• Gary’s meeting with Gorbachev led opponents to fear mutual $Trillion Peace Dividend;

    • Military-media hit Gary with knockout story (of grossly exaggerated campaign finances);

    • President 41 did not have what it takes to lead an enduring post-Cold War fraternity;

    • President 42 talked kindly but took a big stick to the poor while enriching the rich;

    • President 43 ignored pre-9/11 warnings, covered-up with unnecessary wars and tax cuts;

    • President 44 invoked Lincoln (cabinet 50% Bush and 50% Clinton) but he’s no Lincoln;

    • ‘Big Baby’ 45 real estate background is less preparation than it takes for the presidency;

    • As US Senator Hart, the once presidential frontrunner cited in 1987 by AP Wire Services, as a candidate “with unquestioned credentials to govern America,” blogged recently: “U.S. Presidents can do great damage to our nation’s interests, as well as global stability, if they don’t know what they are doing. We received ample evidence of that this week.”

    • Well, as the great communicator, President 40, might say; “Our messengers can do and did great damage too!”

  9. Gary Hart Says:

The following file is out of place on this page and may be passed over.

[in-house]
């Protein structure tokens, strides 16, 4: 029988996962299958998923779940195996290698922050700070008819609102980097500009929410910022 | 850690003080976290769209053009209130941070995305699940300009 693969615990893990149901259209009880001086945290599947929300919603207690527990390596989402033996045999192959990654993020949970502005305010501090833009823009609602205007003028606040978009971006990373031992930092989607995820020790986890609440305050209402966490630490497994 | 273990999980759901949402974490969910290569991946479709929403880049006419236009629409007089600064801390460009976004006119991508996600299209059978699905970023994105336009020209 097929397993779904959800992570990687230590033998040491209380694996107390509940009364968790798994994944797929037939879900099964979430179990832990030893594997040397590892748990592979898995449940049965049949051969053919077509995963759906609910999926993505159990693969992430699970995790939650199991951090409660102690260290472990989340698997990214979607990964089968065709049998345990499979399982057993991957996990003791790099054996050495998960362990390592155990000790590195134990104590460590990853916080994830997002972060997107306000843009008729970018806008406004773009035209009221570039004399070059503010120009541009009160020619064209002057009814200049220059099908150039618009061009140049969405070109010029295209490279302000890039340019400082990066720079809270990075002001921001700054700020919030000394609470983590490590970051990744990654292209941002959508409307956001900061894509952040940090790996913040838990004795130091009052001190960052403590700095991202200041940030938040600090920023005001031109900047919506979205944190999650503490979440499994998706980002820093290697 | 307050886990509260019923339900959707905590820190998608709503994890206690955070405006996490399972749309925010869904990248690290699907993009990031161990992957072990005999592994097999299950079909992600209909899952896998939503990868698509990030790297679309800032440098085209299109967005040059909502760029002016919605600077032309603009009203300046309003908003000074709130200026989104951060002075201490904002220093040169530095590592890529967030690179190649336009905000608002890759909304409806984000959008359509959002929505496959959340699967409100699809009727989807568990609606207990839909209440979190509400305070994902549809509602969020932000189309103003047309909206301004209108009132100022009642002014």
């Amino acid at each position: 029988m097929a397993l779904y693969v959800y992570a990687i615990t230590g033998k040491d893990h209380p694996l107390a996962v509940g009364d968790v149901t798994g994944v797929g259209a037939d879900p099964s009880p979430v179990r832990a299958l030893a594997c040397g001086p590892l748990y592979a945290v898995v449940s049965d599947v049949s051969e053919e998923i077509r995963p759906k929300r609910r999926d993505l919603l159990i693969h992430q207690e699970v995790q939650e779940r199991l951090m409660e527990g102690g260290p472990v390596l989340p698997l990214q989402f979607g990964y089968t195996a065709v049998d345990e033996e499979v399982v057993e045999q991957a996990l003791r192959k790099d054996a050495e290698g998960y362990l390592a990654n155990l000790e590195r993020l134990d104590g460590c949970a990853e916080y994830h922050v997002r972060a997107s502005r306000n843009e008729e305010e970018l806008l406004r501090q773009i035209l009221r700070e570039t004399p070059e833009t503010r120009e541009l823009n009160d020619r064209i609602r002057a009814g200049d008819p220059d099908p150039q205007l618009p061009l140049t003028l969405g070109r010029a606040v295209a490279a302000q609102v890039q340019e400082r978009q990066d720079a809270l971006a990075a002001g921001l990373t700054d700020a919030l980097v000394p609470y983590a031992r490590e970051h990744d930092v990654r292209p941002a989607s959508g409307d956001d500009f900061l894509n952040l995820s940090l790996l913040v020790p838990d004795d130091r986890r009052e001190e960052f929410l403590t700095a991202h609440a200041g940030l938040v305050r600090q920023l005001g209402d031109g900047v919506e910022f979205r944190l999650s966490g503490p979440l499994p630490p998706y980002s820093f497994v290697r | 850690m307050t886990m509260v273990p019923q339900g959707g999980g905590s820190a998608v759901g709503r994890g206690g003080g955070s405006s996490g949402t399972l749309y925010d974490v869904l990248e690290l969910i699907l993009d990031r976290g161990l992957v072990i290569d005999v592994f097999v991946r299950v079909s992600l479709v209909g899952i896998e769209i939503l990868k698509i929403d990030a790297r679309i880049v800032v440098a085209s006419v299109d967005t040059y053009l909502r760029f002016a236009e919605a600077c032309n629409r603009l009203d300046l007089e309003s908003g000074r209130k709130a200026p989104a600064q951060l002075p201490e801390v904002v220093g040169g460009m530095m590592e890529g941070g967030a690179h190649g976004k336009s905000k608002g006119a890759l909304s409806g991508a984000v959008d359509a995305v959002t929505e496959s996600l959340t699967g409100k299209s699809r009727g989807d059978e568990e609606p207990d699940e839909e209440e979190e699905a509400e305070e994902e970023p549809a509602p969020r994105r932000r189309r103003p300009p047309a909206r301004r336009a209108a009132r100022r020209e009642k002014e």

Of course it was, Elizabeth, but not by the Americans. GH

  10. Elizabeth Miller Says:

    What about the Finnish hosts?

  11. Elizabeth Miller Says:

    And, why on earth not the American IC??

  12. Elizabeth Miller Says:

    I have another question that I can’t seem to shake … why, in view of the events of the last week alone, is it not appropriate to speak of the president’s treasonous behavior?

  13. Brian C. McCarthy Says:

    Senator, based on this and other writings of yours about your dealings, and intended dealings, with Premier Gorbachev, one can only wonder where roads not taken light have led. Many want to know what was said between Trump and Putin in private. I’m not among them. I can’t imagine anything inspiring, earth-shaking, or profound was said – one of them has no capacity for such words and the other’s cards are kept too close to the chest. I’d much rather sit down on my balcony one evening and read a transcript of your 1986 discussion with Mr Gorbachev. I suspect it would be far, far more illuminating and instructive than any conversation had in Finland this past week.

  14. Tom Gee Says:

    Now, top intelligence officer, a Republican and Trump appointee, says he does not know what was discussed. Enough said.

  15. Gary Hart Says:

    Mr. Trump cannot have it both ways. He cannot demand cessation of the Mueller investigation into Russian manipulation of American elections while holding secret meetings with the President of Russia. There may be a transcript of the secret meeting, but it will be in the hands of the FSB and thus remain a lever, at least, on Mr. Trump or, at worst, a gun at his head.

  16. Elizabeth Miller Says:

    Unfortunately, it appears that Mr. Trump can have it any way he wants.


    Elizabeth is saying what I said others are, Trump is trea…